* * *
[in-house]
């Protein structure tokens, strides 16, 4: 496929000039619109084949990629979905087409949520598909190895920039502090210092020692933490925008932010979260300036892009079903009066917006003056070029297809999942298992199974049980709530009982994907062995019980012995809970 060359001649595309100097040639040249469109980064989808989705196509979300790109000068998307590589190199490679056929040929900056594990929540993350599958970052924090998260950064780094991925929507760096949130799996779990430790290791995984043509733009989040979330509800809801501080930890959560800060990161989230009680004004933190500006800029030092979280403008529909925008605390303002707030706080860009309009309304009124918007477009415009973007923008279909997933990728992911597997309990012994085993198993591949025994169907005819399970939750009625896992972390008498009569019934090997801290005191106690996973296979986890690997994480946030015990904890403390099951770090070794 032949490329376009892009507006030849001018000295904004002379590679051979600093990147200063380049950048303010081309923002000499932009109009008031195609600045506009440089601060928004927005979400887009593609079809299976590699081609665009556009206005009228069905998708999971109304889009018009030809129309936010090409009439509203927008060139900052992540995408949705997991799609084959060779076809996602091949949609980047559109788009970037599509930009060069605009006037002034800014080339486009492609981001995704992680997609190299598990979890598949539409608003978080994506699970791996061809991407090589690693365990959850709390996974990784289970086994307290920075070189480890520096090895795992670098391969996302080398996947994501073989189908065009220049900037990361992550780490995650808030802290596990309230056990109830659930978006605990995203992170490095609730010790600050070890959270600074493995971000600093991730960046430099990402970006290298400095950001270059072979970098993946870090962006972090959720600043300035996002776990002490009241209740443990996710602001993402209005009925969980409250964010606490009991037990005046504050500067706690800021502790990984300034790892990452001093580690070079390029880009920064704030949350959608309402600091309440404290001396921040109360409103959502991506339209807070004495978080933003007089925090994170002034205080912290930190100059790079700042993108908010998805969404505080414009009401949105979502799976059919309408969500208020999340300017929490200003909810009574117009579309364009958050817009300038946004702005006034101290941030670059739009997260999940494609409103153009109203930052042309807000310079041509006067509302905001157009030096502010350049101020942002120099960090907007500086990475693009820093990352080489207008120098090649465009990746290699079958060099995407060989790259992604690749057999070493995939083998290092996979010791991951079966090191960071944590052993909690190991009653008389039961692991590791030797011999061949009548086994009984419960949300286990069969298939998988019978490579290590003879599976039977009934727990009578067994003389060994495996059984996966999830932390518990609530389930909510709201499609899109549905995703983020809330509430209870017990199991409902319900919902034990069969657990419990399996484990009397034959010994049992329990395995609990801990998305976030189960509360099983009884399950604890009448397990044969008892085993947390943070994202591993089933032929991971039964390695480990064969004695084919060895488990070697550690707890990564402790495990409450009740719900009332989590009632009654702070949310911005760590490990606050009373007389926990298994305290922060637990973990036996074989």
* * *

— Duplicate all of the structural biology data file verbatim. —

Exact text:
[in-house]
């Protein structure tokens, strides 16, 4: 496929000039619109084949990629979905087409949520598909190895920039502090210092020692933490925008932010979260300036892009079903009066917006003056070029297809999942298992199974049980709530009982994907062995019980012995809970 060359001649595309100097040639040249469109980064989808989705196509979300790109000068998307590589190199490679056929040929900056594990929540993350599958970052924090998260950064780094991925929507760096949130799996779990430790290791995984043509733009989040979330509800809801501080930890959560800060990161989230009680004004933190500006800029030092979280403008529909925008605390303002707030706080860009309009309304009124918007477009415009973007923008279909997933990728992911597997309990012994085993198993591949025994169907005819399970939750009625896992972390008498009569019934090997801290005191106690996973296979986890690997994480946030015990904890403390099951770090070794 032949490329376009892009507006030849001018000295904004002379590679051979600093990147200063380049950048303010081309923002000499932009109009008031195609600045506009440089601060928004927005979400887009593609079809299976590699081609665009556009206005009228069905998708999971109304889009018009030809129309936010090409009439509203927008060139900052992540995408949705997991799609084959060779076809996602091949949609980047559109788009970037599509930009060069605009006037002034800014080339486009492609981001995704992680997609190299598990979890598949539409608003978080994506699970791996061809991407090589690693365990959850709390996974990784289970086994307290920075070189480890520096090895795992670098391969996302080398996947994501073989189908065009220049900037990361992550780490995650808030802290596990309230056990109830659930978006605990995203992170490095609730010790600050070890959270600074493995971000600093991730960046430099990402970006290298400095950001270059072979970098993946870090962006972090959720600043300035996002776990002490009241209740443990996710602001993402209005009925969980409250964010606490009991037990005046504050500067706690800021502790990984300034790892990452001093580690070079390029880009920064704030949350959608309402600091309440404290001396921040109360409103959502991506339209807070004495978080933003007089925090994170002034205080912290930190100059790079700042993108908010998805969404505080414009009401949105979502799976059919309408969500208020999340300017929490200003909810009574117009579309364009958050817009300038946004702005006034101290941030670059739009997260999940494609409103153009109203930052042309807000310079041509006067509302905001157009030096502010350049101020942002120099960090907007500086990475693009820093990352080489207008120098090649465009990746290699079958060099995407060989790259992604690749057999070493995939083998290092996979010791991951079966090191960071944590052993909690190991009653008389039961692991590791030797011999061949009548086994009984419960949300286990069969298939998988019978490579290590003879599976039977009934727990009578067994003389060994495996059984996966999830932390518990609530389930909510709201499609899109549905995703983020809330509430209870017990199991409902319900919902034990069969657990419990399996484990009397034959010994049992329990395995609990801990998305976030189960509360099983009884399950604890009448397990044969008892085993947390943070994202591993089933032929991971039964390695480990064969004695084919060895488990070697550690707890990564402790495990409450009740719900009332989590009632009654702070949310911005760590490990606050009373007389926990298994305290922060637990973990036996074989």